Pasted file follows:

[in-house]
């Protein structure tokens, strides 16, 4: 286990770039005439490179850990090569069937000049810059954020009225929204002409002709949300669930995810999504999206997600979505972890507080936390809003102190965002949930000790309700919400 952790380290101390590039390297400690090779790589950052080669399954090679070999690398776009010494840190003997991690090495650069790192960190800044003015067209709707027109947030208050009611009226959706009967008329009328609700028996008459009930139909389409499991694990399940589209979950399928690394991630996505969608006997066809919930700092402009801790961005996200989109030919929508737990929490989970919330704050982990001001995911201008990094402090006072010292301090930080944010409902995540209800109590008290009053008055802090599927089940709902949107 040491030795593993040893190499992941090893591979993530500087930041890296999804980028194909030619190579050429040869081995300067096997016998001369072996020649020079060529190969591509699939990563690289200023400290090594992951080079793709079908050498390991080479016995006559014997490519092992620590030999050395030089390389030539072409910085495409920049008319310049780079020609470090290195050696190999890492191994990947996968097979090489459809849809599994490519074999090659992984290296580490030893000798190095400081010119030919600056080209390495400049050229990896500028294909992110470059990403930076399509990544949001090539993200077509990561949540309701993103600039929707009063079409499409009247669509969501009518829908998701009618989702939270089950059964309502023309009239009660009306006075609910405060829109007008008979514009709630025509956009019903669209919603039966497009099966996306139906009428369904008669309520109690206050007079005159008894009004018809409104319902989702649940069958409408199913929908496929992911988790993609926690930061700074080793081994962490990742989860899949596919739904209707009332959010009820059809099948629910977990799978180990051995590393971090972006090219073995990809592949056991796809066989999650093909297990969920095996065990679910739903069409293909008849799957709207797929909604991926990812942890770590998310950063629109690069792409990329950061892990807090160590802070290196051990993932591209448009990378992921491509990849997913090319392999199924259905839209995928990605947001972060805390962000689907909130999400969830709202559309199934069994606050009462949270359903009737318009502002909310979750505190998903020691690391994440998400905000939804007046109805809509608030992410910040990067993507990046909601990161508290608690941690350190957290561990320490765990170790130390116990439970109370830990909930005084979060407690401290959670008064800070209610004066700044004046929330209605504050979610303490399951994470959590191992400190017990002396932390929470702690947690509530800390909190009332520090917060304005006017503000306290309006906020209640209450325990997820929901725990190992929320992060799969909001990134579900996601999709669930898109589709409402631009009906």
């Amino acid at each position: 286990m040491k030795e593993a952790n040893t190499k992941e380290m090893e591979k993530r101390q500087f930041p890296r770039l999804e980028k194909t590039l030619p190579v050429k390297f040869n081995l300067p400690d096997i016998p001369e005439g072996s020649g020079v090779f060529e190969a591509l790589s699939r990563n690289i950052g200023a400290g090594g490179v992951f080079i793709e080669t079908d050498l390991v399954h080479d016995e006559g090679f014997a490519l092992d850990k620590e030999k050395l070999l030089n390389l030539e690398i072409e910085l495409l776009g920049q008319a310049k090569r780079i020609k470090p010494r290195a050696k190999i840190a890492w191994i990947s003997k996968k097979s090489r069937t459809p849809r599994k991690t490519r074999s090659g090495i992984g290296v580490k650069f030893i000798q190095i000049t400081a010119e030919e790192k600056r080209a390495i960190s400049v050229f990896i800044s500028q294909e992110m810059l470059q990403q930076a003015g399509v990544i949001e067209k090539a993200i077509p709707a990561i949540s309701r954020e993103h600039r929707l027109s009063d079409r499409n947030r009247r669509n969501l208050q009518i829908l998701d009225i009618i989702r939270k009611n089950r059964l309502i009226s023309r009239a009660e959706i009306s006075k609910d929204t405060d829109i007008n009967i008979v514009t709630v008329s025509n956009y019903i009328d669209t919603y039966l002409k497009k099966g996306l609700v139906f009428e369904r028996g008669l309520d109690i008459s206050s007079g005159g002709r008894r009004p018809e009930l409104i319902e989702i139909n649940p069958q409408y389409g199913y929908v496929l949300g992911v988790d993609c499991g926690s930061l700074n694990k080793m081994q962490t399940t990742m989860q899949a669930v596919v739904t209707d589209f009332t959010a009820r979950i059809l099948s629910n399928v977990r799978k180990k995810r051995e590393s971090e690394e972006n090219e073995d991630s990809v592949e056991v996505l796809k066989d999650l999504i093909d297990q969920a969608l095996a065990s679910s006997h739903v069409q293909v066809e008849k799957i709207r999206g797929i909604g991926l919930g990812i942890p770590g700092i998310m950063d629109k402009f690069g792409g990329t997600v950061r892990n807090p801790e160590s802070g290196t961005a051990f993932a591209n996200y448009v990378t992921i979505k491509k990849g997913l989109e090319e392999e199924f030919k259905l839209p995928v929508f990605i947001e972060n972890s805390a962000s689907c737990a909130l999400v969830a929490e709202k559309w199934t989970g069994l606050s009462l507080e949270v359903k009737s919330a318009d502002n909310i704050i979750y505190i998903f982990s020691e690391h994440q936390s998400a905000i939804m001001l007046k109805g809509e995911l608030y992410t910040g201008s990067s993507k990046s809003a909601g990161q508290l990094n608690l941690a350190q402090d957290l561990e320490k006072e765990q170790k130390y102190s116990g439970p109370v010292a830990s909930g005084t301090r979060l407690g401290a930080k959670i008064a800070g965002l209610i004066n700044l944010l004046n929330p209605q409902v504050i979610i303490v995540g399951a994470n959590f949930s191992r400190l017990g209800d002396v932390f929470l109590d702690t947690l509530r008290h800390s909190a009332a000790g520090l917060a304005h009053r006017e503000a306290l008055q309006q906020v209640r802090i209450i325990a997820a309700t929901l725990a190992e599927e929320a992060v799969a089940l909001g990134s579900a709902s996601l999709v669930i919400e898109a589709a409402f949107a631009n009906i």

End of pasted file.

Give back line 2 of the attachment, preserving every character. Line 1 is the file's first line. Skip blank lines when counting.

């Protein structure tokens, strides 16, 4: 286990770039005439490179850990090569069937000049810059954020009225929204002409002709949300669930995810999504999206997600979505972890507080936390809003102190965002949930000790309700919400 952790380290101390590039390297400690090779790589950052080669399954090679070999690398776009010494840190003997991690090495650069790192960190800044003015067209709707027109947030208050009611009226959706009967008329009328609700028996008459009930139909389409499991694990399940589209979950399928690394991630996505969608006997066809919930700092402009801790961005996200989109030919929508737990929490989970919330704050982990001001995911201008990094402090006072010292301090930080944010409902995540209800109590008290009053008055802090599927089940709902949107 040491030795593993040893190499992941090893591979993530500087930041890296999804980028194909030619190579050429040869081995300067096997016998001369072996020649020079060529190969591509699939990563690289200023400290090594992951080079793709079908050498390991080479016995006559014997490519092992620590030999050395030089390389030539072409910085495409920049008319310049780079020609470090290195050696190999890492191994990947996968097979090489459809849809599994490519074999090659992984290296580490030893000798190095400081010119030919600056080209390495400049050229990896500028294909992110470059990403930076399509990544949001090539993200077509990561949540309701993103600039929707009063079409499409009247669509969501009518829908998701009618989702939270089950059964309502023309009239009660009306006075609910405060829109007008008979514009709630025509956009019903669209919603039966497009099966996306139906009428369904008669309520109690206050007079005159008894009004018809409104319902989702649940069958409408199913929908496929992911988790993609926690930061700074080793081994962490990742989860899949596919739904209707009332959010009820059809099948629910977990799978180990051995590393971090972006090219073995990809592949056991796809066989999650093909297990969920095996065990679910739903069409293909008849799957709207797929909604991926990812942890770590998310950063629109690069792409990329950061892990807090160590802070290196051990993932591209448009990378992921491509990849997913090319392999199924259905839209995928990605947001972060805390962000689907909130999400969830709202559309199934069994606050009462949270359903009737318009502002909310979750505190998903020691690391994440998400905000939804007046109805809509608030992410910040990067993507990046909601990161508290608690941690350190957290561990320490765990170790130390116990439970109370830990909930005084979060407690401290959670008064800070209610004066700044004046929330209605504050979610303490399951994470959590191992400190017990002396932390929470702690947690509530800390909190009332520090917060304005006017503000306290309006906020209640209450325990997820929901725990190992929320992060799969909001990134579900996601999709669930898109589709409402631009009906």